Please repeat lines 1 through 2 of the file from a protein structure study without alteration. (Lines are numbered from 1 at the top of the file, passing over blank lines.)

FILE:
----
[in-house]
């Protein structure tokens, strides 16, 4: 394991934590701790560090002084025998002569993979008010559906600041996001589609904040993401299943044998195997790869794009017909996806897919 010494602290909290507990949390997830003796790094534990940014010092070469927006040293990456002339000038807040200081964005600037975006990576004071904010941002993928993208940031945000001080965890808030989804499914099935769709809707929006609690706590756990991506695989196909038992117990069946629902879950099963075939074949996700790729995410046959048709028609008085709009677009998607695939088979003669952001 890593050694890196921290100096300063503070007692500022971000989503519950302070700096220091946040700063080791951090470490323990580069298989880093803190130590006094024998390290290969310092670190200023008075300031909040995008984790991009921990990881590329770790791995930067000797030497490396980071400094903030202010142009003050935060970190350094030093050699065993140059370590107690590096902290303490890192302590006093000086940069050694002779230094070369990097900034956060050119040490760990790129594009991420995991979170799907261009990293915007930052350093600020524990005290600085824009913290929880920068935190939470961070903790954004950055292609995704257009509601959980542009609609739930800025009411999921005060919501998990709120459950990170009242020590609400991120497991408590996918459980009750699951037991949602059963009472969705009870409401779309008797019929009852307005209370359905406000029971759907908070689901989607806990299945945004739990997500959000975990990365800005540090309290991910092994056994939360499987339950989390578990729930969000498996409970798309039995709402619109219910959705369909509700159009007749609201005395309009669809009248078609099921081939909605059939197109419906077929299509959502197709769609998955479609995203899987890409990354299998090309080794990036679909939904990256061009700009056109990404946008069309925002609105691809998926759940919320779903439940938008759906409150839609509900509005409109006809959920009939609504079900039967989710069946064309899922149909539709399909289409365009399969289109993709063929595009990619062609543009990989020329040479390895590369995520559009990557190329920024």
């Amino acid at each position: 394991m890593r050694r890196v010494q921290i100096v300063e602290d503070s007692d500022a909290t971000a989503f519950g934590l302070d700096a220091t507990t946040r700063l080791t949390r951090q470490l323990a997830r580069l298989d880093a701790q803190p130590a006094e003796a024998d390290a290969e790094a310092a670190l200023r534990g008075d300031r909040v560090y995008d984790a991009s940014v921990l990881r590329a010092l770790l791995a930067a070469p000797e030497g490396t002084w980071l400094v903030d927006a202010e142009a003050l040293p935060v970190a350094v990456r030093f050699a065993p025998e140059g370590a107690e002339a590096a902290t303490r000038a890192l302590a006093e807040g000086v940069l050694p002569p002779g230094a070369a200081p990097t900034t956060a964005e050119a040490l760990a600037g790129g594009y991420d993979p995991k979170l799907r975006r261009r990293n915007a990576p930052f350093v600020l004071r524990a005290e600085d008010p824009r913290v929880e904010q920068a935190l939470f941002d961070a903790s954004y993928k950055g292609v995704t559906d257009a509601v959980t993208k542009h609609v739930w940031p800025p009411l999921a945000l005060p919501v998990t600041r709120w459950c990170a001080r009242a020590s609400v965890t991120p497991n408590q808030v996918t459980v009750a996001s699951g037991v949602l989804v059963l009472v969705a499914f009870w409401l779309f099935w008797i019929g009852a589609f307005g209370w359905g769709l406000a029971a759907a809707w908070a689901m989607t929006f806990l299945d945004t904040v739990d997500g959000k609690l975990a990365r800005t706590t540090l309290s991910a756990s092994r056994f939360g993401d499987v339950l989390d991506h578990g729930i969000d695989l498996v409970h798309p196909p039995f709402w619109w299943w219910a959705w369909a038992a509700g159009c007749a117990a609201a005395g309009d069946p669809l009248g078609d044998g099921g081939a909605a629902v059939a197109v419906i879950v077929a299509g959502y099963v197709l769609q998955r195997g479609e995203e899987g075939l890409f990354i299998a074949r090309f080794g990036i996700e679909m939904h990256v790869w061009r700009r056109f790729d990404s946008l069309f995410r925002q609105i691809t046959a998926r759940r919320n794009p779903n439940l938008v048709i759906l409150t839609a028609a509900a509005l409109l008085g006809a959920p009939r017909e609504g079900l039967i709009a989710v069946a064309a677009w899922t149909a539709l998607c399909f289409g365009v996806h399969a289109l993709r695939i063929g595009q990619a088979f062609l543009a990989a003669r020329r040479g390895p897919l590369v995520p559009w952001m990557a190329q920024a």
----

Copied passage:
[in-house]
């Protein structure tokens, strides 16, 4: 394991934590701790560090002084025998002569993979008010559906600041996001589609904040993401299943044998195997790869794009017909996806897919 010494602290909290507990949390997830003796790094534990940014010092070469927006040293990456002339000038807040200081964005600037975006990576004071904010941002993928993208940031945000001080965890808030989804499914099935769709809707929006609690706590756990991506695989196909038992117990069946629902879950099963075939074949996700790729995410046959048709028609008085709009677009998607695939088979003669952001 890593050694890196921290100096300063503070007692500022971000989503519950302070700096220091946040700063080791951090470490323990580069298989880093803190130590006094024998390290290969310092670190200023008075300031909040995008984790991009921990990881590329770790791995930067000797030497490396980071400094903030202010142009003050935060970190350094030093050699065993140059370590107690590096902290303490890192302590006093000086940069050694002779230094070369990097900034956060050119040490760990790129594009991420995991979170799907261009990293915007930052350093600020524990005290600085824009913290929880920068935190939470961070903790954004950055292609995704257009509601959980542009609609739930800025009411999921005060919501998990709120459950990170009242020590609400991120497991408590996918459980009750699951037991949602059963009472969705009870409401779309008797019929009852307005209370359905406000029971759907908070689901989607806990299945945004739990997500959000975990990365800005540090309290991910092994056994939360499987339950989390578990729930969000498996409970798309039995709402619109219910959705369909509700159009007749609201005395309009669809009248078609099921081939909605059939197109419906077929299509959502197709769609998955479609995203899987890409990354299998090309080794990036679909939904990256061009700009056109990404946008069309925002609105691809998926759940919320779903439940938008759906409150839609509900509005409109006809959920009939609504079900039967989710069946064309899922149909539709399909289409365009399969289109993709063929595009990619062609543009990989020329040479390895590369995520559009990557190329920024």